The Provincial CWD Working Group met on May 11, 2021 and included updates from Alberta, Montana and B.C..
The CWD situation in Alberta is not getting any better with affected areas continuing to expand westward towards B.C. and prevalence rates increasing in affected areas. Incidences of CWD are still most prevalent in mule deer bucks, but increasing in mule and white-tailed does with a few more positive test results in elk and moose.
Incidences of CWD in Montana also continue to increase with most cases in the state being in the northwest near the BC/Montana border. Montana is working on prevention including the prohibition of transporting live cervids and carcasses from CWD known zones, carcass disposal rules, banning the feeding of wildlife and the banning of scents containing cervid urine. In addition, 107 deer were trapped and euthanized in the Libby area (13 of which tested positive for CWD) and white-tailed doe hunting authorizations have been increased. This is an adaptive management program with the goal of keeping the incidence of CWD below five percent.
1185 samples were tested for CWD in B.C. in 2020 with no positive results, but confidence levels with this number of samples remains a bit iffy as to whether B.C. has CWD or not. Dr. Adam Ford’s group at UBC Okanagan is using telemetry data from GPS collars to track the movement of deer across borders — data confirms that some deer do move back and forth between B.C. and Montana.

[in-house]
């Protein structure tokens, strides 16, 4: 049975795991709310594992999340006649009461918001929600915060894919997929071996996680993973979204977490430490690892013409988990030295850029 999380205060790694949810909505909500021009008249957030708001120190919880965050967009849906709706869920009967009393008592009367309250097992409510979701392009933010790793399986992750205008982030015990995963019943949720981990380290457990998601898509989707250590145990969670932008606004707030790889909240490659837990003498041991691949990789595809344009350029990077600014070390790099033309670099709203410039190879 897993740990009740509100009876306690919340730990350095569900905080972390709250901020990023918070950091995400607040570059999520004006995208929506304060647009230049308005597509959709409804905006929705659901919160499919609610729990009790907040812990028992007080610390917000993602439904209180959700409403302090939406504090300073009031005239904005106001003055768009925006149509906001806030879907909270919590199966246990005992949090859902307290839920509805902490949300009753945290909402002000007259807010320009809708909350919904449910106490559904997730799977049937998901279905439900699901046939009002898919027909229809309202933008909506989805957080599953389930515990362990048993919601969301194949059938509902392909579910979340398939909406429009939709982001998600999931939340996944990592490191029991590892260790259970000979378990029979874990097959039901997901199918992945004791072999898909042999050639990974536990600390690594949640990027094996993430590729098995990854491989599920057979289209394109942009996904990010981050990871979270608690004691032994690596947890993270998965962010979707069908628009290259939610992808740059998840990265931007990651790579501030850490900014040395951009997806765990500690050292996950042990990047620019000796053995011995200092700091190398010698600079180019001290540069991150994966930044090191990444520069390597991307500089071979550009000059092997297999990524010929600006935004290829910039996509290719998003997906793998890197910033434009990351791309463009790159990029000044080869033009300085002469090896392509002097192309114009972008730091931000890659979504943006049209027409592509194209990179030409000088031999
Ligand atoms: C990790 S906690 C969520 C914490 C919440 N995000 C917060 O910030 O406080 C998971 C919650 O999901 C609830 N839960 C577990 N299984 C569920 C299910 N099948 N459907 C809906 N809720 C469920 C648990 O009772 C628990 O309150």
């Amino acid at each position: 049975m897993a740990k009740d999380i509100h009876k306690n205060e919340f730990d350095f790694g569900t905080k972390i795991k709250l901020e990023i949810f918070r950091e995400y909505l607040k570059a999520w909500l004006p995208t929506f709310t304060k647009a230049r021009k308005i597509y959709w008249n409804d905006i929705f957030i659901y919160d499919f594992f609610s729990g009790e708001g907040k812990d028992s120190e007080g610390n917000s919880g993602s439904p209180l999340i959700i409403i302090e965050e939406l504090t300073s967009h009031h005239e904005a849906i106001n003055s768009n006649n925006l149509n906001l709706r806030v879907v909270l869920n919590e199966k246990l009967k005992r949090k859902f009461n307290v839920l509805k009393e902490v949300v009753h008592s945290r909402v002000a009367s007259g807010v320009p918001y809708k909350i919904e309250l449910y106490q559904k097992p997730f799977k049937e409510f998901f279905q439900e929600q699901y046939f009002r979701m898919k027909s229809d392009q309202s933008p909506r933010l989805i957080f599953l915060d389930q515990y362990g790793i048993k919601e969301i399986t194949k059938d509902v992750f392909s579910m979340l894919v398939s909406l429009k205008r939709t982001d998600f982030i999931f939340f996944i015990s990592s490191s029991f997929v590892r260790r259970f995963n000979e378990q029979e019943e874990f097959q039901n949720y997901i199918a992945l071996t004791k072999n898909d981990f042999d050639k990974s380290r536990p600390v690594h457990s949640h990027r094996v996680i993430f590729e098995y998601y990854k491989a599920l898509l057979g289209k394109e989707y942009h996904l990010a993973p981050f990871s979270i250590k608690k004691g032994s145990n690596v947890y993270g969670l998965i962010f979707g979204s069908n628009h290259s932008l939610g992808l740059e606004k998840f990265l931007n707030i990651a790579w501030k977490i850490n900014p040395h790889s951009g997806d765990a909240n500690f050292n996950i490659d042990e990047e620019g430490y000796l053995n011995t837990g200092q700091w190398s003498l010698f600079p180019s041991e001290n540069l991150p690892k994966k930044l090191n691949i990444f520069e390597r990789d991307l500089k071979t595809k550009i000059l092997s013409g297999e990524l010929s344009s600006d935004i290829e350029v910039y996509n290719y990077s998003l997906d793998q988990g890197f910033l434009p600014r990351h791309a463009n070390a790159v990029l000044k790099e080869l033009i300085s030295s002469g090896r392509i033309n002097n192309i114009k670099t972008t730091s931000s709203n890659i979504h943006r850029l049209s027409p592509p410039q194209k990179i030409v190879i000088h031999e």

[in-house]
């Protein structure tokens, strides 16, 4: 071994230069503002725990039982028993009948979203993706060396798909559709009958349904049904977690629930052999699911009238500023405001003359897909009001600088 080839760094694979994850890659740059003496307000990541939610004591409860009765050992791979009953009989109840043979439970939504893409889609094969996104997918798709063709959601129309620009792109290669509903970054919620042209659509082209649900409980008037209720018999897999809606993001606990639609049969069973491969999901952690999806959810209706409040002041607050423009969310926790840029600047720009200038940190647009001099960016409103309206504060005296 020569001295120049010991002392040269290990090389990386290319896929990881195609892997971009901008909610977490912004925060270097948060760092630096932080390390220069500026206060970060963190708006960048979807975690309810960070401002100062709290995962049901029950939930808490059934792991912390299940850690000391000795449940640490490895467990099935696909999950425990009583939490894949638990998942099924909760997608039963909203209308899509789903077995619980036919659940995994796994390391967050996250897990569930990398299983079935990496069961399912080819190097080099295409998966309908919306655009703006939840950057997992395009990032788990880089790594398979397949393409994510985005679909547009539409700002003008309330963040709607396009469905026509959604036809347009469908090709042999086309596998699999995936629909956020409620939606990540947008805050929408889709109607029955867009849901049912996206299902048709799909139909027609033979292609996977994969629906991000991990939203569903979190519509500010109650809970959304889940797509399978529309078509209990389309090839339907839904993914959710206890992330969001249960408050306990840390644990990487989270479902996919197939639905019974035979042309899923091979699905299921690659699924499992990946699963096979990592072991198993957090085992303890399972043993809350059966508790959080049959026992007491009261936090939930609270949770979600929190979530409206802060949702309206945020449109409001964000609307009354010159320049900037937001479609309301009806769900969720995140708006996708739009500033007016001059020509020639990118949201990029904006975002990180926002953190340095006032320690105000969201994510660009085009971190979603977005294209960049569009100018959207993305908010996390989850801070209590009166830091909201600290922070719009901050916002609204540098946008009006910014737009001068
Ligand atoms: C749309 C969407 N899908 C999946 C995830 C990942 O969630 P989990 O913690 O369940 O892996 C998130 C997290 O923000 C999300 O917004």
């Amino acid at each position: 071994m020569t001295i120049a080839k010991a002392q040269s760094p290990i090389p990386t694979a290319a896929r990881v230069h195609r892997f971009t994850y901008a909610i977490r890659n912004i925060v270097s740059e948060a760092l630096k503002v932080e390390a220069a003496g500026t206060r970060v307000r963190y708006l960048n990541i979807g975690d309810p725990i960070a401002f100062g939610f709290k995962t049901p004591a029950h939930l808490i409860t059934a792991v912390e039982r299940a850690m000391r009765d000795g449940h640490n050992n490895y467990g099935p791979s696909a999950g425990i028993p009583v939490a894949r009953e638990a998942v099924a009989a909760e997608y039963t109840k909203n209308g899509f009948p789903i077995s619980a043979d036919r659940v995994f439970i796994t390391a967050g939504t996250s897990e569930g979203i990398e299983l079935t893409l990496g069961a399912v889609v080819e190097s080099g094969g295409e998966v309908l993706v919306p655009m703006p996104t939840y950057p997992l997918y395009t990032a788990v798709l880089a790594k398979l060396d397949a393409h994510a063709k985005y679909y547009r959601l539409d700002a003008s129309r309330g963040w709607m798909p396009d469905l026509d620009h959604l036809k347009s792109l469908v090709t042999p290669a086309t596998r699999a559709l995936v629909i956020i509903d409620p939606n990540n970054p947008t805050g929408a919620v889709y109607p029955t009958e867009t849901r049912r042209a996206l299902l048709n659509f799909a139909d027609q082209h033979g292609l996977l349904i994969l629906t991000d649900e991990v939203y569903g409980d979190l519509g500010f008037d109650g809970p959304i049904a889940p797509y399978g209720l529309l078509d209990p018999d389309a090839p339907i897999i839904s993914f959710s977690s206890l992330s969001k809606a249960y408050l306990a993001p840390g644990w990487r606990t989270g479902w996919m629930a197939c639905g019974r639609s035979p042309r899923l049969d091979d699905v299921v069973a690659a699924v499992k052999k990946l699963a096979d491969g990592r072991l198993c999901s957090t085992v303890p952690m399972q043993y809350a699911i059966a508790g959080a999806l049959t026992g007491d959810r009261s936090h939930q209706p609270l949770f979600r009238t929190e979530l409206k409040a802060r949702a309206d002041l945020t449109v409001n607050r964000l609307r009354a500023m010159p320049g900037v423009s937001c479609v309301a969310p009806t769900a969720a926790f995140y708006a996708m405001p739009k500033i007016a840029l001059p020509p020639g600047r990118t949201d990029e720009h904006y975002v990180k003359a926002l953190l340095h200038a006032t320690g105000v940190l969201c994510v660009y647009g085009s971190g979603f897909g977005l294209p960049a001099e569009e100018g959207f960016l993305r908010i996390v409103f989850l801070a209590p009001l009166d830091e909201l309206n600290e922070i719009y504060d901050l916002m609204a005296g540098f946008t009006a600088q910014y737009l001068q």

There will be some proposed regulation changes to align with other jurisdictions adding bones in addition to “high risk” tissues. Scents that contain cervid urine are still being sold in B.C., even though the use is illegal, so the regulation proposal would change from a prohibition of use in hunting to a possession prohibition.
Mandatory submission of heads for CWD testing will be ongoing for several wildlife management units (WMUs) in the East Kootenays. WMU 4-23 will be added to units 4-1 through to 4-7.
By Gerry Paille, Chair of Wildlife and Allocations Committee